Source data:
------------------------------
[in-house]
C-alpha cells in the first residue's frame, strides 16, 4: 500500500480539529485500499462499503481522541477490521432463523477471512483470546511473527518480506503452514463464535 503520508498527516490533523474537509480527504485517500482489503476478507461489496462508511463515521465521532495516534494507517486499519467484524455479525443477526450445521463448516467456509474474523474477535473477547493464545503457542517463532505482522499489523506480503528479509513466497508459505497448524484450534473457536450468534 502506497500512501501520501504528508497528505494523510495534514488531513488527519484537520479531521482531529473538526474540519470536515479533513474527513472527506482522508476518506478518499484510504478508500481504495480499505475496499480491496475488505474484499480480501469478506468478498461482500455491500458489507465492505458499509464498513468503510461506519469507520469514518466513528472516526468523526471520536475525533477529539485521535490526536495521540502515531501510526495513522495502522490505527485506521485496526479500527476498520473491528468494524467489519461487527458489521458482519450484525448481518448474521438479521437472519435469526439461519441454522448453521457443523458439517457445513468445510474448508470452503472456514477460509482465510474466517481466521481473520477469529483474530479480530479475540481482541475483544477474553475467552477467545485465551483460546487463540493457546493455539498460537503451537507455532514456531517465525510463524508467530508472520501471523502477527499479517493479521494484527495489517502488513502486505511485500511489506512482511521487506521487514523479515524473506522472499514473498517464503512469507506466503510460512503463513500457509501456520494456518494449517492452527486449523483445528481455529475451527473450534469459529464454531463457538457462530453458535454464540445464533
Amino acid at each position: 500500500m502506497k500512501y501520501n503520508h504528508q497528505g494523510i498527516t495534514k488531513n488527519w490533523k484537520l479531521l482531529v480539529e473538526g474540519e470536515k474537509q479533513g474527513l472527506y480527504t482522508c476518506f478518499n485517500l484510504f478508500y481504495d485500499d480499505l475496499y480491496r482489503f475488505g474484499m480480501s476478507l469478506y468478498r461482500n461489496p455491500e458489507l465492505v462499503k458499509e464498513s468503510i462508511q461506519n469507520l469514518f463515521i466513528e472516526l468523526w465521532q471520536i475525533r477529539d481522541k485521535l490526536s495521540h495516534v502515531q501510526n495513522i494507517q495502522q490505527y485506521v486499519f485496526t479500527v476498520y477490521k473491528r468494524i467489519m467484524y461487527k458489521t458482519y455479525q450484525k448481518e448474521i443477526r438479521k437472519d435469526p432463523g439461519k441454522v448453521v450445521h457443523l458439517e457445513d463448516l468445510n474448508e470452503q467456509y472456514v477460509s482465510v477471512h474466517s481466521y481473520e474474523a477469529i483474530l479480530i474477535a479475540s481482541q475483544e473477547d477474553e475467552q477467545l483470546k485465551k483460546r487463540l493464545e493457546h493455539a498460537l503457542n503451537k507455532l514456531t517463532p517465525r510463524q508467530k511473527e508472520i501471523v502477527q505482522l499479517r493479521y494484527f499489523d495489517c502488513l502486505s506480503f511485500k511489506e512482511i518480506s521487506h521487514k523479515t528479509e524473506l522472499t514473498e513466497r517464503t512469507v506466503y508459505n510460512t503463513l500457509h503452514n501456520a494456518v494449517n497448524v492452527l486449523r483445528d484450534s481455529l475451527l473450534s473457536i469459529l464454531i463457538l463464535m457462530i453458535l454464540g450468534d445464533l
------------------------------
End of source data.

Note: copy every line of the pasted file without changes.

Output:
[in-house]
C-alpha cells in the first residue's frame, strides 16, 4: 500500500480539529485500499462499503481522541477490521432463523477471512483470546511473527518480506503452514463464535 503520508498527516490533523474537509480527504485517500482489503476478507461489496462508511463515521465521532495516534494507517486499519467484524455479525443477526450445521463448516467456509474474523474477535473477547493464545503457542517463532505482522499489523506480503528479509513466497508459505497448524484450534473457536450468534 502506497500512501501520501504528508497528505494523510495534514488531513488527519484537520479531521482531529473538526474540519470536515479533513474527513472527506482522508476518506478518499484510504478508500481504495480499505475496499480491496475488505474484499480480501469478506468478498461482500455491500458489507465492505458499509464498513468503510461506519469507520469514518466513528472516526468523526471520536475525533477529539485521535490526536495521540502515531501510526495513522495502522490505527485506521485496526479500527476498520473491528468494524467489519461487527458489521458482519450484525448481518448474521438479521437472519435469526439461519441454522448453521457443523458439517457445513468445510474448508470452503472456514477460509482465510474466517481466521481473520477469529483474530479480530479475540481482541475483544477474553475467552477467545485465551483460546487463540493457546493455539498460537503451537507455532514456531517465525510463524508467530508472520501471523502477527499479517493479521494484527495489517502488513502486505511485500511489506512482511521487506521487514523479515524473506522472499514473498517464503512469507506466503510460512503463513500457509501456520494456518494449517492452527486449523483445528481455529475451527473450534469459529464454531463457538457462530453458535454464540445464533
Amino acid at each position: 500500500m502506497k500512501y501520501n503520508h504528508q497528505g494523510i498527516t495534514k488531513n488527519w490533523k484537520l479531521l482531529v480539529e473538526g474540519e470536515k474537509q479533513g474527513l472527506y480527504t482522508c476518506f478518499n485517500l484510504f478508500y481504495d485500499d480499505l475496499y480491496r482489503f475488505g474484499m480480501s476478507l469478506y468478498r461482500n461489496p455491500e458489507l465492505v462499503k458499509e464498513s468503510i462508511q461506519n469507520l469514518f463515521i466513528e472516526l468523526w465521532q471520536i475525533r477529539d481522541k485521535l490526536s495521540h495516534v502515531q501510526n495513522i494507517q495502522q490505527y485506521v486499519f485496526t479500527v476498520y477490521k473491528r468494524i467489519m467484524y461487527k458489521t458482519y455479525q450484525k448481518e448474521i443477526r438479521k437472519d435469526p432463523g439461519k441454522v448453521v450445521h457443523l458439517e457445513d463448516l468445510n474448508e470452503q467456509y472456514v477460509s482465510v477471512h474466517s481466521y481473520e474474523a477469529i483474530l479480530i474477535a479475540s481482541q475483544e473477547d477474553e475467552q477467545l483470546k485465551k483460546r487463540l493464545e493457546h493455539a498460537l503457542n503451537k507455532l514456531t517463532p517465525r510463524q508467530k511473527e508472520i501471523v502477527q505482522l499479517r493479521y494484527f499489523d495489517c502488513l502486505s506480503f511485500k511489506e512482511i518480506s521487506h521487514k523479515t528479509e524473506l522472499t514473498e513466497r517464503t512469507v506466503y508459505n510460512t503463513l500457509h503452514n501456520a494456518v494449517n497448524v492452527l486449523r483445528d484450534s481455529l475451527l473450534s473457536i469459529l464454531i463457538l463464535m457462530i453458535l454464540g450468534d445464533l